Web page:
DE AUGUSTINE: I learned a lot of things. This is my first time collaborating, so on a basic level, learning what collaboration was in our situation was huge. I'm so used to working alone, and Sufjan, I know you've collaborated a lot, but you do most of your work alone, too. So just being able to be open when you're in a collaborative setting is really helpful. In our case, we're lucky because we have a trust and we created a safe space for ourselves. I think when you write songs, you need an element of vulnerability. Without that, it's difficult to make anything that feels real or true. For me, that was a big part, just being open and learning how to observe instead of being quick to make a decision.
STEVENS: Yeah, and I think just seeing how someone else works is affirming in some ways. You had certain practices that were similar to how I work, and then there were other things that were new. But you're right: Learning how to surrender and be open and cultivate a mutual respect and trust is really important. Also, we were writing all this stuff and recording it together, without anybody else. We engineered and recorded the whole thing. So, we had to cultivate a real trust and respect because writing music is actually really boring. It can be super mundane, and I think you have to be patient and have that patience with someone else.
DE AUGUSTINE: I don't think we put a lot of pressure on it, so that helped.
STEVENS: Yeah, like, what if we didn't like each other? That would've sucked. [Laughs]
DE AUGUSTINE: Exactly! You never know with these kinds of things!
STEVENS: We didn't really know each other that well before this. We had a few interactions, but we weren't really close friends before working on this project. But now we are!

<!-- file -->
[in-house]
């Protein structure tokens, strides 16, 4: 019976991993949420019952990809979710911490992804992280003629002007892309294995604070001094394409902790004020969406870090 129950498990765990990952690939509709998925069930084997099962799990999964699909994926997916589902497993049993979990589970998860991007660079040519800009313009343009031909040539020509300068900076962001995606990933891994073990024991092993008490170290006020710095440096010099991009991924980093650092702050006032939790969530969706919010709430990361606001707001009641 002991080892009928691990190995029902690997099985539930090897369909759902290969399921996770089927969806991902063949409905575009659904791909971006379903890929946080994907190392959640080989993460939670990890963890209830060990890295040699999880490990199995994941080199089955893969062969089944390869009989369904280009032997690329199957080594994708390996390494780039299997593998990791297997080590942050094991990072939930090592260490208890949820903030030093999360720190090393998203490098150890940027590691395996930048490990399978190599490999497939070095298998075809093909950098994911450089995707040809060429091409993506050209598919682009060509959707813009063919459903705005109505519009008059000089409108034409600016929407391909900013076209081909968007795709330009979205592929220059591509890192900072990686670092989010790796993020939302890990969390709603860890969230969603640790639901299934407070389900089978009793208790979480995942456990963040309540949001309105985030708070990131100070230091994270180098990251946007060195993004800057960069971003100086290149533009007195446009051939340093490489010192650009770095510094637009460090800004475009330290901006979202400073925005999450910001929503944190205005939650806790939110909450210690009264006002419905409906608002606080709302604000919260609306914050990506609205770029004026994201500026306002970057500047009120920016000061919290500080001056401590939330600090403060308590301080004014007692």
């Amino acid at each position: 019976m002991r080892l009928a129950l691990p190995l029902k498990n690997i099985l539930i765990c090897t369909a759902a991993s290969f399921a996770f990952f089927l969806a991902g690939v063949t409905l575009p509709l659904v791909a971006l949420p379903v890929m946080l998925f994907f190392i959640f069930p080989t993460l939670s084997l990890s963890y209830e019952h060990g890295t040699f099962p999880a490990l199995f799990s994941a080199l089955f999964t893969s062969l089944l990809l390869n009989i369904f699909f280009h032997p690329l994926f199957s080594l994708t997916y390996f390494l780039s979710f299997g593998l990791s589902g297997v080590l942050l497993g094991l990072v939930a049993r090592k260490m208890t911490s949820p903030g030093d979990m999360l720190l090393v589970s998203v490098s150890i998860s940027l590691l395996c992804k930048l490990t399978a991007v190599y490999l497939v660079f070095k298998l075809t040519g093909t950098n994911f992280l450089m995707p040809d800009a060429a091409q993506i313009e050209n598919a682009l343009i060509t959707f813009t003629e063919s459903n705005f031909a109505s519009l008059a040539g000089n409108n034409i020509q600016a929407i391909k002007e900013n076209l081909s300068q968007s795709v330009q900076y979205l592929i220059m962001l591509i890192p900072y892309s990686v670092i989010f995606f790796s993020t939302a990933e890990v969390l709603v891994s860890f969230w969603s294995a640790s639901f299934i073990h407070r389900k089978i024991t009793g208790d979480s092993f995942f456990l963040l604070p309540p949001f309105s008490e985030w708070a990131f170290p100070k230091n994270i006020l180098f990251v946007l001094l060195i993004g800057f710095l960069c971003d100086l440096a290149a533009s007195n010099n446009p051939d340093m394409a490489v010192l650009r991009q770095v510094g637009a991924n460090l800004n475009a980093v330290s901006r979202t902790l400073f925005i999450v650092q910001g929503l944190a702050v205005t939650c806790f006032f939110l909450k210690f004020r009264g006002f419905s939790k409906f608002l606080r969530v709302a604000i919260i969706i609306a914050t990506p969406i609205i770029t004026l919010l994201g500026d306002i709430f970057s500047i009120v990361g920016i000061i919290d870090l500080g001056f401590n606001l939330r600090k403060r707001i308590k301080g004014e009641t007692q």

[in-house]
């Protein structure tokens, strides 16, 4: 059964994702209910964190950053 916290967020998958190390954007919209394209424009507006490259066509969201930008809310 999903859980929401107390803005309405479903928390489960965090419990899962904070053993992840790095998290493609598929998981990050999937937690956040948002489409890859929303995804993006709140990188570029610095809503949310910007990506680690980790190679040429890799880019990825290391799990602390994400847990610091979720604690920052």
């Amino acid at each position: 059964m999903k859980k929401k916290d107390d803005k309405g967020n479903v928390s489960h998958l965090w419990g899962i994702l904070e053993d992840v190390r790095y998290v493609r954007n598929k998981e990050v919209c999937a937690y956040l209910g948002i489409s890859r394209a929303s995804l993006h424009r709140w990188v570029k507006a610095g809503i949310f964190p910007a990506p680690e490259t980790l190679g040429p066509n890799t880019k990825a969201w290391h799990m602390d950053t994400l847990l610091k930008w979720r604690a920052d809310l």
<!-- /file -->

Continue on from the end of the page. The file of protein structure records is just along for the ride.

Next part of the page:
Were there any other movies you watched and considered writing about but didn't make the final cut?
STEVENS: We watched The Evil Dead. That didn't make it. We didn't even try to write a song about it, we just watched the whole [series]. But we realized we had too many horror films. I thought maybe we should introduce an Ingmar Bergman film, or an Antonioni film — something a little more sophisticated. But we kind of just decided to embrace the more popular Hollywood films. Most of them are from the '80s or '90s.
It sounds like you both gravitated toward things you loved growing up.
STEVENS: Definitely. I think that's probably not an accident. In some ways, this project is looking back and almost reevaluating this material. We're borrowing themes and ideas from it, but doing a kind of revisionist, free associative, tangential experiment with the ideas. I guess because so many of these films are so iconic, we wanted to kind of deconstruct them and then reconstruct them.